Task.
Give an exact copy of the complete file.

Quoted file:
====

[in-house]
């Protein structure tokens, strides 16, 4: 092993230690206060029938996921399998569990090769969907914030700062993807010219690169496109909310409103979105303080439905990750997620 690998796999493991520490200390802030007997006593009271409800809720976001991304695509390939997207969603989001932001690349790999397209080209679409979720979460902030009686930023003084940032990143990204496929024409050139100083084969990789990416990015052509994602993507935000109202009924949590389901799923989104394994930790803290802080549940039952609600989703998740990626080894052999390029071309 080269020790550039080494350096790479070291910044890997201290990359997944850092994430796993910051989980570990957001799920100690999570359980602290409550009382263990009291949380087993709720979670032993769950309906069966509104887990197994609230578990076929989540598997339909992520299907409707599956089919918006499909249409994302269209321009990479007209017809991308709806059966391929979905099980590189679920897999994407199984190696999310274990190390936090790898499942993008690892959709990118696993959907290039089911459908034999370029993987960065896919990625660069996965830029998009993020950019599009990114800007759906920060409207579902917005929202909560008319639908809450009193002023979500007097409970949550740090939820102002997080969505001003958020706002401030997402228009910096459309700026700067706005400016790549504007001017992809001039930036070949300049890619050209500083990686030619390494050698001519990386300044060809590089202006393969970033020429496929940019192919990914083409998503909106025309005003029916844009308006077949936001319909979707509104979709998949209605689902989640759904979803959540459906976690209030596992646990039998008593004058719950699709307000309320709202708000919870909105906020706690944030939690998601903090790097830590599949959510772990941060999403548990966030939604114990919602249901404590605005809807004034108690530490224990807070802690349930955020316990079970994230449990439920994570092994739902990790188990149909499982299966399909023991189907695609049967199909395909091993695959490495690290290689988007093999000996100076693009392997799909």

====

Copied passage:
[in-house]
């Protein structure tokens, strides 16, 4: 092993230690206060029938996921399998569990090769969907914030700062993807010219690169496109909310409103979105303080439905990750997620 690998796999493991520490200390802030007997006593009271409800809720976001991304695509390939997207969603989001932001690349790999397209080209679409979720979460902030009686930023003084940032990143990204496929024409050139100083084969990789990416990015052509994602993507935000109202009924949590389901799923989104394994930790803290802080549940039952609600989703998740990626080894052999390029071309 080269020790550039080494350096790479070291910044890997201290990359997944850092994430796993910051989980570990957001799920100690999570359980602290409550009382263990009291949380087993709720979670032993769950309906069966509104887990197994609230578990076929989540598997339909992520299907409707599956089919918006499909249409994302269209321009990479007209017809991308709806059966391929979905099980590189679920897999994407199984190696999310274990190390936090790898499942993008690892959709990118696993959907290039089911459908034999370029993987960065896919990625660069996965830029998009993020950019599009990114800007759906920060409207579902917005929202909560008319639908809450009193002023979500007097409970949550740090939820102002997080969505001003958020706002401030997402228009910096459309700026700067706005400016790549504007001017992809001039930036070949300049890619050209500083990686030619390494050698001519990386300044060809590089202006393969970033020429496929940019192919990914083409998503909106025309005003029916844009308006077949936001319909979707509104979709998949209605689902989640759904979803959540459906976690209030596992646990039998008593004058719950699709307000309320709202708000919870909105906020706690944030939690998601903090790097830590599949959510772990941060999403548990966030939604114990919602249901404590605005809807004034108690530490224990807070802690349930955020316990079970994230449990439920994570092994739902990790188990149909499982299966399909023991189907695609049967199909395909091993695959490495690290290689988007093999000996100076693009392997799909």